Microsoft and Sony, makers of the eternally-competing Xbox and PlayStation consoles, respectively, today announced they were partnering up to find “joint development of future cloud solutions in Microsoft Azure to support their respective game and content-streaming services.” Basically, the Hatfields and McCoys of the gaming world are burying at least part of the hatchet.
Microsoft revealed the partnership earlier today. The press release opens with this line, which makes it sound like a peace treaty: “Under the memorandum of understanding signed by the parties…” And you agree not to run ads sniping at each other, a la SEGA and Nintendo in the 90s, right children?
Sony CEO Kenichiro Yoshida did take a little sly dig at Microsoft which his counterpart, Satya Nadella, did not: “For many years, Microsoft has been a key business partner for us, though of course the two companies have also been competing in some areas.”
According to Microsoft, the two companies will be collaborating on more than just clouds — Microsoft also offered its Azure datacenters to Sony. Presumably this will allow Sony to expand on its existing streaming service, PlayStation Now, into something comparable to the likes of Google Stadia. But what does Microsoft get out of teaming up with its blood enemy? My guess would be it’s just glad Sony hasn’t run to the arms of Azure‘s competitors.
Both companies are making an effort to break into, or bolster their efforts in the brave new world of game streaming. Sony has the aforementioned PS Now, which it recently expanded into seven more countries. Microsoft has Project xCloud, its Xbox-to-PC and phone streaming service that it revealed last year (and which is likely to make a debut at this year’s E3).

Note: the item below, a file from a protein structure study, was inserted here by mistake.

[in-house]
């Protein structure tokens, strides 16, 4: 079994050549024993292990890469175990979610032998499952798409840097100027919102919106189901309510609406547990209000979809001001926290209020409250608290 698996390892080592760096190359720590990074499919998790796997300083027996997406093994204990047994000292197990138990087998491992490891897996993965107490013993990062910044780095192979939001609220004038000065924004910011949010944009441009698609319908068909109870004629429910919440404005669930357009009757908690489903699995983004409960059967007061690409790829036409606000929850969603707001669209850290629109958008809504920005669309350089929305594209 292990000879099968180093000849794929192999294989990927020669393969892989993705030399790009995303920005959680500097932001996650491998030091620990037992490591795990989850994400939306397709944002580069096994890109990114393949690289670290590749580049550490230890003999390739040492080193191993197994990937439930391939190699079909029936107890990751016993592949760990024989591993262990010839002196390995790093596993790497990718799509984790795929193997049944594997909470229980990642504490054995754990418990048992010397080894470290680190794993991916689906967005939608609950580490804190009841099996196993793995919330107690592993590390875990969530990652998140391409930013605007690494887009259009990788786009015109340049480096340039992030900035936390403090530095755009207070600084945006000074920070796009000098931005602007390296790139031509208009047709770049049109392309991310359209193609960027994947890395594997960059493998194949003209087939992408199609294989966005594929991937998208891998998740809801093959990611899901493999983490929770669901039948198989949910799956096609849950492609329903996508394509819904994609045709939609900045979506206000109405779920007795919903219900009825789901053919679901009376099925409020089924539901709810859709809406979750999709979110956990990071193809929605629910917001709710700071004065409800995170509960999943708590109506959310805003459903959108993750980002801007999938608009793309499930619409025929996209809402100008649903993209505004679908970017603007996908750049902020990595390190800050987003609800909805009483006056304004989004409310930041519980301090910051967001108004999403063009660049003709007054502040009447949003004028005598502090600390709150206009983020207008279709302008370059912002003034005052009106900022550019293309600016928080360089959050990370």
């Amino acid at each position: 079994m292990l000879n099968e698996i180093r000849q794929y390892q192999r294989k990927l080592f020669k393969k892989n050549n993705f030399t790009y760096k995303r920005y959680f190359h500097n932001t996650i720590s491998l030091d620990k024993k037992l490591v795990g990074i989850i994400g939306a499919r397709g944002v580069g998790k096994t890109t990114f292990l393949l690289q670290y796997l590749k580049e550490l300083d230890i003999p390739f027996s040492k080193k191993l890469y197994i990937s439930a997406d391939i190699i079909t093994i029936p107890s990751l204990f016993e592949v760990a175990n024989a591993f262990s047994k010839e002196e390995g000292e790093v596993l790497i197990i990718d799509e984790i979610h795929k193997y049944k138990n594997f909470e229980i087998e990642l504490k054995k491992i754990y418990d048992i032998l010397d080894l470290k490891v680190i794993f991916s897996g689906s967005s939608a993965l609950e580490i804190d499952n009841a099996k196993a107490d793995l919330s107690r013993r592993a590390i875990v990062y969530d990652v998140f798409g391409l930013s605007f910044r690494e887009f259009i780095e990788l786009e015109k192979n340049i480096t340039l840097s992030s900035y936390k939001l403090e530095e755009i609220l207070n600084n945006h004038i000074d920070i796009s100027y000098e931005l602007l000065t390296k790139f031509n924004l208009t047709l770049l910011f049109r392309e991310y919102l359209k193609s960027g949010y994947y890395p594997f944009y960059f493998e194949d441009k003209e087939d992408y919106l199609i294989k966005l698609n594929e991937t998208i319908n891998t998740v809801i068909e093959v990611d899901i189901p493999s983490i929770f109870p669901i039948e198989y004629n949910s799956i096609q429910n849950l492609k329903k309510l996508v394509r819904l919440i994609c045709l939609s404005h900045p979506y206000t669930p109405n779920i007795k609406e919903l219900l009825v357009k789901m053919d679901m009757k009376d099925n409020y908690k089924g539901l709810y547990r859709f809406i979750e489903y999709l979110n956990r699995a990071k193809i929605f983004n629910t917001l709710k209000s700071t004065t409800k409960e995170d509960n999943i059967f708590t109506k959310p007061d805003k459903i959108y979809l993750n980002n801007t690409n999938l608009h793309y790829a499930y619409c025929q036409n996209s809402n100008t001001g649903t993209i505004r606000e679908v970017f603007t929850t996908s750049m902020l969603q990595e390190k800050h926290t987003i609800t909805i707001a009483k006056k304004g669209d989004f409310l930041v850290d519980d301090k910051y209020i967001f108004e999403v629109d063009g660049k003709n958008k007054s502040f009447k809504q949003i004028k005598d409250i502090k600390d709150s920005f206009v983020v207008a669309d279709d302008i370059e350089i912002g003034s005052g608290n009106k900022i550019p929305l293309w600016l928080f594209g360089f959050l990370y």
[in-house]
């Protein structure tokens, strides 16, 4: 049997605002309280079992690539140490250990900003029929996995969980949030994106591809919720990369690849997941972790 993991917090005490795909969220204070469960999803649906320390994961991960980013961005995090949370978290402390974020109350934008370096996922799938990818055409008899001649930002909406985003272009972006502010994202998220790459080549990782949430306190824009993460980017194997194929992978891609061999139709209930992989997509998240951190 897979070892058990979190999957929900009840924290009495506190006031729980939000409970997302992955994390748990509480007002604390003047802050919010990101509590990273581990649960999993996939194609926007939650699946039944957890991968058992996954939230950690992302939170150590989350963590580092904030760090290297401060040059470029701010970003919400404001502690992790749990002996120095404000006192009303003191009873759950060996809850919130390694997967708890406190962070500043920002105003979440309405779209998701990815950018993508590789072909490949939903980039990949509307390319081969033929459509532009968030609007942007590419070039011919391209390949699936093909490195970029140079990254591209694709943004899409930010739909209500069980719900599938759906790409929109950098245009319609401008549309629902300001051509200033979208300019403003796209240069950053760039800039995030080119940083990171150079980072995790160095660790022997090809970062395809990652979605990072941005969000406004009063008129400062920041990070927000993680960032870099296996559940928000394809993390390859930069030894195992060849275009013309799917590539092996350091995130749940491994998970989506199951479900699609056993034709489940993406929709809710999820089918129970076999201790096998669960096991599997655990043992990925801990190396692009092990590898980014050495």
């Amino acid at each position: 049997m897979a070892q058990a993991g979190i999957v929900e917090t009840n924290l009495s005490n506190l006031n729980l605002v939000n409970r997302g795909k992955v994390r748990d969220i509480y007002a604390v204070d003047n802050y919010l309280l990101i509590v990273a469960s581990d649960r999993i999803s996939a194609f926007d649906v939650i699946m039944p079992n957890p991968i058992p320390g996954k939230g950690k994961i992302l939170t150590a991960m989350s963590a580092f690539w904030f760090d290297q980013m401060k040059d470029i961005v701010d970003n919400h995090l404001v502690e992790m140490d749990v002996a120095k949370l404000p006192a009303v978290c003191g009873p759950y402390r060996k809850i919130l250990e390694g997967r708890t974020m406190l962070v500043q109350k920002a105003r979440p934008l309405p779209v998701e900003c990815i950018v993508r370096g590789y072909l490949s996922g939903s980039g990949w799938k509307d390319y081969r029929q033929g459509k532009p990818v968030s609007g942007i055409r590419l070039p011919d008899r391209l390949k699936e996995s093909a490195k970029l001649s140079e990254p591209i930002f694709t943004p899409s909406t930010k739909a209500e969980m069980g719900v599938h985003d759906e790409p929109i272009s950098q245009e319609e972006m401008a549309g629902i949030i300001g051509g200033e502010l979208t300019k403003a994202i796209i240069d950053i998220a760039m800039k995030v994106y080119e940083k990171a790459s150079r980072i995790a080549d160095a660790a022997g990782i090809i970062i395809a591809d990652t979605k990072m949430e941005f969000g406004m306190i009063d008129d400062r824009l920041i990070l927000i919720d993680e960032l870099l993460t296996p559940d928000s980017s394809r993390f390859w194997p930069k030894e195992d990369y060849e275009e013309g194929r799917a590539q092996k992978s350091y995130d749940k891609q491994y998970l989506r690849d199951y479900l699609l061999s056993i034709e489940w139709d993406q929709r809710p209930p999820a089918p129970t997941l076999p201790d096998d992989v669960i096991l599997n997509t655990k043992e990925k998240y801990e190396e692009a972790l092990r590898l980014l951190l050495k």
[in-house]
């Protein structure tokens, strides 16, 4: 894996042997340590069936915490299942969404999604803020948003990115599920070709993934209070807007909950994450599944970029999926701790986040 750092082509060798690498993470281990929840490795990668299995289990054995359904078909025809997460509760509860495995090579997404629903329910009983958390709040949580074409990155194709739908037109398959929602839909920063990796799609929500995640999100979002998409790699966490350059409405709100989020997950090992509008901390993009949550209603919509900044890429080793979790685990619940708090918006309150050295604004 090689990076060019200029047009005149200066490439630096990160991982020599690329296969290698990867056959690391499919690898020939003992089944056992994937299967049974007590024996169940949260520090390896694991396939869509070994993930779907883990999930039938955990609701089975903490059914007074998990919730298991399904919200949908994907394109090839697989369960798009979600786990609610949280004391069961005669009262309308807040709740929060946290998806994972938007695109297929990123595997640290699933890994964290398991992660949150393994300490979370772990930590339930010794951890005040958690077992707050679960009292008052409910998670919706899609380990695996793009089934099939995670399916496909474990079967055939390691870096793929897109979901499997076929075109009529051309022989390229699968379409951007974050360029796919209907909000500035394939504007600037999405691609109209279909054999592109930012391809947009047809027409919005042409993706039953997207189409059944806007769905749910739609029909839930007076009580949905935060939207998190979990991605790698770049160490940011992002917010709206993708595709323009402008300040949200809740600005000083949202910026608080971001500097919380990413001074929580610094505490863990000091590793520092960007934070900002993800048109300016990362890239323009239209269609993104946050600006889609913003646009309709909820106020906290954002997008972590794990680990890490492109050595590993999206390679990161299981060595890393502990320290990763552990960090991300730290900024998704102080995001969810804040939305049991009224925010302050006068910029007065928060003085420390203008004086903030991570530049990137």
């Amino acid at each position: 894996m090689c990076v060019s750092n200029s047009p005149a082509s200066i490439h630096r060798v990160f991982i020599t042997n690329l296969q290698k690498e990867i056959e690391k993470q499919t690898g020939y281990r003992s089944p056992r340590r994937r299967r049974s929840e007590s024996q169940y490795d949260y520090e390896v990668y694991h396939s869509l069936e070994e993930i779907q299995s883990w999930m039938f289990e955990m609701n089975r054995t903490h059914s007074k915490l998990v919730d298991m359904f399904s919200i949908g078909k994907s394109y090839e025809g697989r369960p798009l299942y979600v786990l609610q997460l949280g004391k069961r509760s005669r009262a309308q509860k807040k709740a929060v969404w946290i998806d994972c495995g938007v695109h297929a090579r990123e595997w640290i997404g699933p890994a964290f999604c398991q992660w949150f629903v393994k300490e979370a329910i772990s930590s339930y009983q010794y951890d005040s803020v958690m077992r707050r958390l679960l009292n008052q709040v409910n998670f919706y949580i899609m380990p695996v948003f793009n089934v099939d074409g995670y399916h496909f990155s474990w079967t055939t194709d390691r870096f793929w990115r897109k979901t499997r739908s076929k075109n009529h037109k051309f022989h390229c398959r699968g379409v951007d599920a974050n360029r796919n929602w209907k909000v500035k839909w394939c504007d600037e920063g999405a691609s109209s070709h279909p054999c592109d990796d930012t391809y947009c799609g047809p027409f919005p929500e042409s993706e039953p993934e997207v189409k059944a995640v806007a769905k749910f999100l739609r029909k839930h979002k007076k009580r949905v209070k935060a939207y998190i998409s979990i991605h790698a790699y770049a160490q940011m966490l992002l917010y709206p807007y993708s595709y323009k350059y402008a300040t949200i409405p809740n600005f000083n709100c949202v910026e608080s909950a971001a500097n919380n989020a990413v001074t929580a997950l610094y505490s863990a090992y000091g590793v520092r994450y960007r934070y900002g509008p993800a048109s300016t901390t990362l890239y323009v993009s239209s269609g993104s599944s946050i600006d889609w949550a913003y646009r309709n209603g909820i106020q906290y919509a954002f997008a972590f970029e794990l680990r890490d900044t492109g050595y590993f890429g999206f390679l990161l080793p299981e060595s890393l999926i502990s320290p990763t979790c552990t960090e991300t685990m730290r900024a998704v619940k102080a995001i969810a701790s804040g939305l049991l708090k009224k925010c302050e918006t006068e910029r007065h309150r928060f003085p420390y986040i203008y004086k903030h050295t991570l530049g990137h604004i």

The two companies are clearly reading the writing on the wall — namely that several other companies like Google and Amazon are going to be getting into game streaming (allegedly, in Amazon’s case), and are going to do their level best to convince the world it’s the “next big thing.” Neither Sony nor Microsoft is going to commit to doing gamestreaming full-stop, as both already have consoles currently in development.
But the fact they’re putting enough resources into these efforts, and going so far as to collaborate, shows they understand it’s going to be a thing they’ll be looked down on for not having. When Google begins its Stadia charm offensive, it’s most likely going to point to the likes of the PS4 and Xbox One and their boxy bulk as being an unnecessary weight worth jettisoning. Perhaps by upping their game in the streaming realm, Microsoft and Sony hope to avoid that being a valid criticism.